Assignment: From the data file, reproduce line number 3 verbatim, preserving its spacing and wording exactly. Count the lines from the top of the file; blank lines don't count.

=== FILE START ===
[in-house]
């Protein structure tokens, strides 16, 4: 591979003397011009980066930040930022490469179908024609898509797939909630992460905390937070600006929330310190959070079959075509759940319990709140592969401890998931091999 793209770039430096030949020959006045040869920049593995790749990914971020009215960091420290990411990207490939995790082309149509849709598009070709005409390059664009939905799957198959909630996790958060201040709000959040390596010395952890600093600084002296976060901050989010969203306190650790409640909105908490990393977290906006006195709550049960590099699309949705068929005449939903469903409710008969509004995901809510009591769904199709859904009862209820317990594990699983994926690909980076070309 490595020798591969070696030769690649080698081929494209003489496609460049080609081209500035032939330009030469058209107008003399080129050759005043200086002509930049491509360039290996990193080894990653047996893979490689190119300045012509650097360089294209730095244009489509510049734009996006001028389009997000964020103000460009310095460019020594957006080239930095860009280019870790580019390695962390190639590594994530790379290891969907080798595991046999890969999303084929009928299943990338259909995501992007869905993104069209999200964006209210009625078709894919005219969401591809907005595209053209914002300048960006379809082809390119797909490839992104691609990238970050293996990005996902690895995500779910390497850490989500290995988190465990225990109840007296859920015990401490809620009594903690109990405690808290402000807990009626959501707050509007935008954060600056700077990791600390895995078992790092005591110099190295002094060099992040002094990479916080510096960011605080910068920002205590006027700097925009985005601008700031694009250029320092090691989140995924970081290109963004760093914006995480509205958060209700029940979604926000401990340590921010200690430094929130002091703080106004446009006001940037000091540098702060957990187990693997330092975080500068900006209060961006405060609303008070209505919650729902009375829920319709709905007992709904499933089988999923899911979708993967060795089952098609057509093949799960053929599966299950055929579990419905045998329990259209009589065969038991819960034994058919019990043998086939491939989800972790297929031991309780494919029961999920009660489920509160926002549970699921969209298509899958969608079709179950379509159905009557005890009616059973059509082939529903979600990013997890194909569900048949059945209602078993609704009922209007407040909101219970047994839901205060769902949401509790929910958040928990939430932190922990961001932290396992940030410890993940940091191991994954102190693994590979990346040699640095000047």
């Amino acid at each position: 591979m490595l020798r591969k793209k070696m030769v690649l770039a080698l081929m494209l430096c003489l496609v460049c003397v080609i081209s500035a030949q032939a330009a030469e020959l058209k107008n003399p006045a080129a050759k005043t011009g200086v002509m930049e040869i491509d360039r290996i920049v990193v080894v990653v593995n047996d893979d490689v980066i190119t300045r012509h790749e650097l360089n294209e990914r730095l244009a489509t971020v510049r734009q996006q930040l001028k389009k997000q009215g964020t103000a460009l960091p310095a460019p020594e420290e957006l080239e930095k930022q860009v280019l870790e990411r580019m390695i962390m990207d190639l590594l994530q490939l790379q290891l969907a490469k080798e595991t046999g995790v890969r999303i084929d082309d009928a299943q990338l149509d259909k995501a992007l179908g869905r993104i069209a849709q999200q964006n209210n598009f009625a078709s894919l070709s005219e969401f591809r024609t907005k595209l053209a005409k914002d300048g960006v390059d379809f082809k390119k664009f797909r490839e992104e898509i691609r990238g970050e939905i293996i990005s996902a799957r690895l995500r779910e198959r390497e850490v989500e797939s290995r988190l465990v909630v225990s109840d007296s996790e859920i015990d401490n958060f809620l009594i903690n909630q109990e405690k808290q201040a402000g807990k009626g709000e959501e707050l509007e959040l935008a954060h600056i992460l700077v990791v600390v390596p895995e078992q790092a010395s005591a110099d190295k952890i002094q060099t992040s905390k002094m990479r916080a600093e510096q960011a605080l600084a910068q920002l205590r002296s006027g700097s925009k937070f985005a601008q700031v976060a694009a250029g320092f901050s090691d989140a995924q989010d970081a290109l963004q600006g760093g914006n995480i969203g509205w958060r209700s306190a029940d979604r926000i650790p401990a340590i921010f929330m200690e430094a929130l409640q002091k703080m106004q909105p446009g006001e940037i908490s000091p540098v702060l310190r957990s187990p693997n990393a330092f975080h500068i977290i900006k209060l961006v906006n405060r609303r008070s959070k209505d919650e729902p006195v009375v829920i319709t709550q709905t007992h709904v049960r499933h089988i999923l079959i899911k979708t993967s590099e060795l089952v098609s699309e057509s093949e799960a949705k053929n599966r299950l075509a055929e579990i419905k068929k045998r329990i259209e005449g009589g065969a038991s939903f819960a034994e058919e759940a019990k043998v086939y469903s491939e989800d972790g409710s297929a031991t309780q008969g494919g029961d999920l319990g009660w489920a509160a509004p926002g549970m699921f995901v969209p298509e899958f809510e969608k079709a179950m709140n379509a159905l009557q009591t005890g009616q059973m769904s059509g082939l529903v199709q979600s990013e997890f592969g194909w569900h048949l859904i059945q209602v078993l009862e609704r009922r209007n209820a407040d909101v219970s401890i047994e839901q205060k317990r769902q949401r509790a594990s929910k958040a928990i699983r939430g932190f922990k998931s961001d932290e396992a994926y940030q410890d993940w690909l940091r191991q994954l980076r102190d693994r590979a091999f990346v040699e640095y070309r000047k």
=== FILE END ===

């Amino acid at each position: 591979m490595l020798r591969k793209k070696m030769v690649l770039a080698l081929m494209l430096c003489l496609v460049c003397v080609i081209s500035a030949q032939a330009a030469e020959l058209k107008n003399p006045a080129a050759k005043t011009g200086v002509m930049e040869i491509d360039r290996i920049v990193v080894v990653v593995n047996d893979d490689v980066i190119t300045r012509h790749e650097l360089n294209e990914r730095l244009a489509t971020v510049r734009q996006q930040l001028k389009k997000q009215g964020t103000a460009l960091p310095a460019p020594e420290e957006l080239e930095k930022q860009v280019l870790e990411r580019m390695i962390m990207d190639l590594l994530q490939l790379q290891l969907a490469k080798e595991t046999g995790v890969r999303i084929d082309d009928a299943q990338l149509d259909k995501a992007l179908g869905r993104i069209a849709q999200q964006n209210n598009f009625a078709s894919l070709s005219e969401f591809r024609t907005k595209l053209a005409k914002d300048g960006v390059d379809f082809k390119k664009f797909r490839e992104e898509i691609r990238g970050e939905i293996i990005s996902a799957r690895l995500r779910e198959r390497e850490v989500e797939s290995r988190l465990v909630v225990s109840d007296s996790e859920i015990d401490n958060f809620l009594i903690n909630q109990e405690k808290q201040a402000g807990k009626g709000e959501e707050l509007e959040l935008a954060h600056i992460l700077v990791v600390v390596p895995e078992q790092a010395s005591a110099d190295k952890i002094q060099t992040s905390k002094m990479r916080a600093e510096q960011a605080l600084a910068q920002l205590r002296s006027g700097s925009k937070f985005a601008q700031v976060a694009a250029g320092f901050s090691d989140a995924q989010d970081a290109l963004q600006g760093g914006n995480i969203g509205w958060r209700s306190a029940d979604r926000i650790p401990a340590i921010f929330m200690e430094a929130l409640q002091k703080m106004q909105p446009g006001e940037i908490s000091p540098v702060l310190r957990s187990p693997n990393a330092f975080h500068i977290i900006k209060l961006v906006n405060r609303r008070s959070k209505d919650e729902p006195v009375v829920i319709t709550q709905t007992h709904v049960r499933h089988i999923l079959i899911k979708t993967s590099e060795l089952v098609s699309e057509s093949e799960a949705k053929n599966r299950l075509a055929e579990i419905k068929k045998r329990i259209e005449g009589g065969a038991s939903f819960a034994e058919e759940a019990k043998v086939y469903s491939e989800d972790g409710s297929a031991t309780q008969g494919g029961d999920l319990g009660w489920a509160a509004p926002g549970m699921f995901v969209p298509e899958f809510e969608k079709a179950m709140n379509a159905l009557q009591t005890g009616q059973m769904s059509g082939l529903v199709q979600s990013e997890f592969g194909w569900h048949l859904i059945q209602v078993l009862e609704r009922r209007n209820a407040d909101v219970s401890i047994e839901q205060k317990r769902q949401r509790a594990s929910k958040a928990i699983r939430g932190f922990k998931s961001d932290e396992a994926y940030q410890d993940w690909l940091r191991q994954l980076r102190d693994r590979a091999f990346v040699e640095y070309r000047k």